Lipless crankbaits are a major player in the bass fishing arena; they’ll cast a country mile, you can retrieve ‘em at any speed and most importantly, big fish have a hard time resisting them. But with the endless color choices in today’s market, it’s hard to narrow your choices and avoid spending a bunch of money. So where do you start?
That’s what this guide is for. Will other colors and patterns catch fish? Absolutely. But this is a great baseline from which to make future color selections when you’re buying lipless crankbaits.
You simply cannot go wrong with these colors.
Color No. 1: Silver
Conditions: Sunny or cloudy, clear water
Lure pictured: Bill Lewis Rat-L-Trap in Chrome Black Back
When most folks are looking at lipless crankbaits, they’re going to be immediately drawn towards this color. It makes total sense: Most baitfish we see are silver, so we match the hatch. I’ve caught fish on this color in nearly every situation imaginable, but you’ll have your most consistent success when using silver lipless crankbaits in relatively clear water.
The flash of this color has a lot of drawing power in clear water. This means that the bass will see it from a few feet away and come towards it to attack it. Combine a tight, wiggling action, loud rattles and an intriguing baitfish-like color scheme and you have all the makings for a darn good day on the water.
Color No. 2: Gold
Conditions: Sunny, stained water
Lure pictured: Bill Lewis Rat-L-Trap in Gold
If you find yourself fishing stained water in sunny conditions, it’s hard to beat some sort of gold-colored lipless crankbait. Gold colors penetrate dirty water much better than silver or chrome, which of course increases the likelihood of a bass tracking it down. We’re still taking advantage of the sun by using a reflective color, but just in a different hue to increase visibility.
You don’t need to get too picky on the different color patterns here; you could probably spray paint your favorite lipless bait gold and catch fish— but don’t do that, I’m just making a point.
Personally speaking, I prefer a darker back to my gold lipless baits in order to provide a bit more contrast and flash as it wiggles back and forth.
Color No. 3: White
Conditions: Cloudy, clear water
Lure pictured: Megabass Vibration-X Jr. Rattle In in Bahama Milk Pearl
You’re bound to have some really good days of fishing with this combination. Reflectiveness and flash isn’t such a big deal in cloudy weather because there’s no prominent light source. This means opaque colors will provide a much more noticeable underwater silhouette.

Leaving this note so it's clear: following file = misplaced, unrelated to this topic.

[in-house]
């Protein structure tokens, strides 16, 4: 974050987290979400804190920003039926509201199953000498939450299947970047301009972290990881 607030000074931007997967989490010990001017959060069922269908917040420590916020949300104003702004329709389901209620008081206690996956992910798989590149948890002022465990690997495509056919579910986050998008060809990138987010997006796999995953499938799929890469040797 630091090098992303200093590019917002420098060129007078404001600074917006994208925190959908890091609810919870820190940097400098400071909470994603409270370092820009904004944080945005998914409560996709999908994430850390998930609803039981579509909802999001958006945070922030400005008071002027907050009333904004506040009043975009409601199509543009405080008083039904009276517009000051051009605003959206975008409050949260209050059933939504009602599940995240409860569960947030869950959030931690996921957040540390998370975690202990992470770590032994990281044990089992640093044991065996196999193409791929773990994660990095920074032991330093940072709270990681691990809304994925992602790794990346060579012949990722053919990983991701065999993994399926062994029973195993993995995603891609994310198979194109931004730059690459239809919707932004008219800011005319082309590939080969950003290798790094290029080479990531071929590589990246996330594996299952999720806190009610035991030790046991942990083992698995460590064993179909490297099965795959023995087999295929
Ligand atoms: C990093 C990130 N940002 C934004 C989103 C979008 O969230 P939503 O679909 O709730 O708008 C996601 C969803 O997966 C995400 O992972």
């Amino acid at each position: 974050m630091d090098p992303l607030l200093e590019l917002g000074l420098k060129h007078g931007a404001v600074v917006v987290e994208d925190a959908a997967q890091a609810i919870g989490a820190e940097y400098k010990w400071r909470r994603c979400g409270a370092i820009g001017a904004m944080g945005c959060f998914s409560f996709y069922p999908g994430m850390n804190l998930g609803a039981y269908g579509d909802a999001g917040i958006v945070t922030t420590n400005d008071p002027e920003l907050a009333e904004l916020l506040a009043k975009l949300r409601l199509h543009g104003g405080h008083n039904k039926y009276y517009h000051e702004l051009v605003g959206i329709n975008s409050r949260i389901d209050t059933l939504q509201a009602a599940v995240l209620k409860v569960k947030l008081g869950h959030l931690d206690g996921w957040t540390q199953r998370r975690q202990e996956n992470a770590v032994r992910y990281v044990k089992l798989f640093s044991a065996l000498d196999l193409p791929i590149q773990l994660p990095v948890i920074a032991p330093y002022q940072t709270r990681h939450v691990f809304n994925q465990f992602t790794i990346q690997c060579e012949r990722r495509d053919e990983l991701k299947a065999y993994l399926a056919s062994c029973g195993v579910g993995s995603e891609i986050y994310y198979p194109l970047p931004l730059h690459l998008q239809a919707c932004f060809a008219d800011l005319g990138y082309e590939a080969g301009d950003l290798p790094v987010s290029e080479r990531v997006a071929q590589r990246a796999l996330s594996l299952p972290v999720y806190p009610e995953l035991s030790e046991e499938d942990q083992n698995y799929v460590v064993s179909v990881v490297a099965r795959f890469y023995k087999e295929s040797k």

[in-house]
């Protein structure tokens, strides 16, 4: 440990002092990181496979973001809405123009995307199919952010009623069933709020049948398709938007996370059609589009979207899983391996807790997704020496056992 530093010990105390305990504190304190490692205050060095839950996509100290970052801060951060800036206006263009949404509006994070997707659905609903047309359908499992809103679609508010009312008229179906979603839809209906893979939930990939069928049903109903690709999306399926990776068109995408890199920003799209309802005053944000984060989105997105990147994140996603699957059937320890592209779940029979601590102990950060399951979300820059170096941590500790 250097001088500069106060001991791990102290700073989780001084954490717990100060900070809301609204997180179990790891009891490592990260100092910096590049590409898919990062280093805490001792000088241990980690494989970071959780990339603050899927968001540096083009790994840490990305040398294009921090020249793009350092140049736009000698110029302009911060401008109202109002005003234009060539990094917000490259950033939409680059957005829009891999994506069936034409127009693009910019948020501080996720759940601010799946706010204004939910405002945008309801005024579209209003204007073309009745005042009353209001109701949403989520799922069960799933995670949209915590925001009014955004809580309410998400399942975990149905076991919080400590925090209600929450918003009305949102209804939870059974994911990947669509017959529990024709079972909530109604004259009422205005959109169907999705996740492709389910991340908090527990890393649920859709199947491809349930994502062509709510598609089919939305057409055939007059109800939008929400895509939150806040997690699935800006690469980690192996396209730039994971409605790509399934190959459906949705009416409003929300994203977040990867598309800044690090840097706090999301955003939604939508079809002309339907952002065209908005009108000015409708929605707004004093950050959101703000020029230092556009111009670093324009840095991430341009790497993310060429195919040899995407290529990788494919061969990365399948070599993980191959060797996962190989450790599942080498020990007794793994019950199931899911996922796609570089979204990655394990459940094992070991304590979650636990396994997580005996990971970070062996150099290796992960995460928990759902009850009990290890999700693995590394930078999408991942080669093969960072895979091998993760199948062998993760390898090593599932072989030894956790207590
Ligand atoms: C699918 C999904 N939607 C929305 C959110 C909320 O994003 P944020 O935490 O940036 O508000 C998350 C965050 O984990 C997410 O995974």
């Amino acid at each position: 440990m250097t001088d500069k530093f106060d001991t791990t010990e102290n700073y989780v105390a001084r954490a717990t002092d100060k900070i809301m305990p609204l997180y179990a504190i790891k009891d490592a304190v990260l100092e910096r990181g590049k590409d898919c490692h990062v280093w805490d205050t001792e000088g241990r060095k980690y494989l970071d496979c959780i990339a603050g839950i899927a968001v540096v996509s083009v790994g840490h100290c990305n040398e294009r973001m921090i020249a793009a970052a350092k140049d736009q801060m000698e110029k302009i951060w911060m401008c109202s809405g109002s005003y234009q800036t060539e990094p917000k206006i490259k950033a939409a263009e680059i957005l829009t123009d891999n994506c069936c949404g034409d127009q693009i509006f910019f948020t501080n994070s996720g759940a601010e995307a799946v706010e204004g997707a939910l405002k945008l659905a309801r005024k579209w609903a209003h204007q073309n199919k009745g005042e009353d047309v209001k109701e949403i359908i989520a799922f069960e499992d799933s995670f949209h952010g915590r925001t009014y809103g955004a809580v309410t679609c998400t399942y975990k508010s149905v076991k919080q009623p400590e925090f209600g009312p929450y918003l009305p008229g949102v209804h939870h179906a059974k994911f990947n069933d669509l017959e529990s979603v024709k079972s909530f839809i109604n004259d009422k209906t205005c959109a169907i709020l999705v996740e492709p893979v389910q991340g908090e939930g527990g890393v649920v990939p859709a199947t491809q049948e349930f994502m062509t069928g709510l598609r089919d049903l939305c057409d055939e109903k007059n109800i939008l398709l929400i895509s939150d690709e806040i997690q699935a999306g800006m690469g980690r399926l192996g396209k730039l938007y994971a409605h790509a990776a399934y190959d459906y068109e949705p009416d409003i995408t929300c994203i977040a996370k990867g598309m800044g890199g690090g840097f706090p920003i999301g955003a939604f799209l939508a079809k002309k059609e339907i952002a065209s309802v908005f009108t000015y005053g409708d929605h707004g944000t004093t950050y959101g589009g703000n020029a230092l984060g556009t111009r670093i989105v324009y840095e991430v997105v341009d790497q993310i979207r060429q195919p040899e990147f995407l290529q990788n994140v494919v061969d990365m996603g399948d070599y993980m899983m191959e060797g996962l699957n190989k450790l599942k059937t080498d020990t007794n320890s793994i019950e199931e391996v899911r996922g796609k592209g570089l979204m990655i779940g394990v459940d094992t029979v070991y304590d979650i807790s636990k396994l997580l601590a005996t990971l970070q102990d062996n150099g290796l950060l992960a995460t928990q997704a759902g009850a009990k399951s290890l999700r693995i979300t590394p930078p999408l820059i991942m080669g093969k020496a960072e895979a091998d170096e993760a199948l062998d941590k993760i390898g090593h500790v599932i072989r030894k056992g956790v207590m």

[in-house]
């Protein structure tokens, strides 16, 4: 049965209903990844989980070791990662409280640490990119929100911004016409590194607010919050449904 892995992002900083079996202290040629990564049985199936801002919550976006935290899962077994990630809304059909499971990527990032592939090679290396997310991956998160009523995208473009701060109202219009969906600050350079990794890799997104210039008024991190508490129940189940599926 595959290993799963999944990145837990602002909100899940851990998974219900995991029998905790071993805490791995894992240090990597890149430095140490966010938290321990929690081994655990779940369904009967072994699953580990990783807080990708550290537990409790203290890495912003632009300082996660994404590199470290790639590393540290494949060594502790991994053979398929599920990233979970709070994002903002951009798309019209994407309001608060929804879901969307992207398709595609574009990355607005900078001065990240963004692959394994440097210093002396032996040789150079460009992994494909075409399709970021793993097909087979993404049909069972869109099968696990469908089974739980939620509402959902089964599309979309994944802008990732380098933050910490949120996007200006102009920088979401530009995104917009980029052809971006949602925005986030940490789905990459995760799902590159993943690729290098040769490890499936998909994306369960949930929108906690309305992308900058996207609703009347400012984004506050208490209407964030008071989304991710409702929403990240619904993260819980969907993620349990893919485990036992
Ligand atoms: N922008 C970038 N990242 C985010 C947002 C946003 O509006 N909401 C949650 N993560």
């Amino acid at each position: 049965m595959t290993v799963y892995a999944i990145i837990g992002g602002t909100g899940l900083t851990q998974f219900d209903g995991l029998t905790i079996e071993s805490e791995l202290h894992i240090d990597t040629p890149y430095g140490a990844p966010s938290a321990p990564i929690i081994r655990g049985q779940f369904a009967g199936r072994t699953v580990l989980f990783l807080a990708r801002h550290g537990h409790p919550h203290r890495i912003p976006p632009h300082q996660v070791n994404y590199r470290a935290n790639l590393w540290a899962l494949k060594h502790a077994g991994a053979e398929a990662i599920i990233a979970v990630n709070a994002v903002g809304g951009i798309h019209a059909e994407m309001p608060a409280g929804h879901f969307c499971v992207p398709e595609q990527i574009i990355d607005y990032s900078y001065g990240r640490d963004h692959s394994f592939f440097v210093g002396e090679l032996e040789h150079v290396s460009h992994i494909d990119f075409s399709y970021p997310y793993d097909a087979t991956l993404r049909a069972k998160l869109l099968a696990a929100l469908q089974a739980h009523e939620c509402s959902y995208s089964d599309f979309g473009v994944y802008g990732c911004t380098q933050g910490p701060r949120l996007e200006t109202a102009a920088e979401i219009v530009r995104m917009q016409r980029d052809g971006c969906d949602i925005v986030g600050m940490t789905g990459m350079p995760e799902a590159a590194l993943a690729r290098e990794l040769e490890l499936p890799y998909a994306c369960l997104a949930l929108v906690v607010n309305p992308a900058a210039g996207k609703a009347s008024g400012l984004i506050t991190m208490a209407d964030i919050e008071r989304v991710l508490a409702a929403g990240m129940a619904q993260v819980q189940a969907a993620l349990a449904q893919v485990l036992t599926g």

There are a lot of different white color patterns on the market. Some have green backs, some have some lateral chartreuse striping going on and others might be solid white. They will all catch fish as long as the sides—the largest surface area on the lure—are prominently white. If you catch more fish on one white color pattern than the others, stick with it. Confidence is your best friend.
Color No. 4: Chartreuse
Conditions: Cloudy, stained water
Lure pictured: Megabass Vibration-X Jr. Rattle In in GLX Western Chartreuse
I’m surprised more people don’t own chartreuse lipless crankbaits. I’ve seen some big-time beatdowns with this color under cloudy conditions and in stained water. One of my buddies co-anglers wrecked an almost 20-pound, 3-fish limit on Lake Seminole a few years ago with this combination.
Again, since there’s no sun to add any flash to the lure, an opaque color is favorable for an optimal silhouette. Bright colors are known producers in dirty water, so you’re left with a chartreuse lipless crankbait. It might take you a while to gain confidence in such a funky looking plug, but stick with it—it will work if you’re around fish.
Color No. 5: Red
Conditions: Stained water
Lure pictured: Lucky Craft LV 500 in Spring Craw
This color could be considered the mind-blower of this guide. Red-colored lipless crankbaits work excellently in the prespawn period and surprisingly enough, they put off some really good contrast in dirty water; especially if they have an orange belly.
For whatever reason, this color is a major player on nearly every prominent grass fishery in America. There are different theories as to why it’s so productive, but we’ll leave that to other folks. In my personal experience, I have not visited a grass fishery whose bass don’t go nuts for a crawfish-colored lipless crankbait.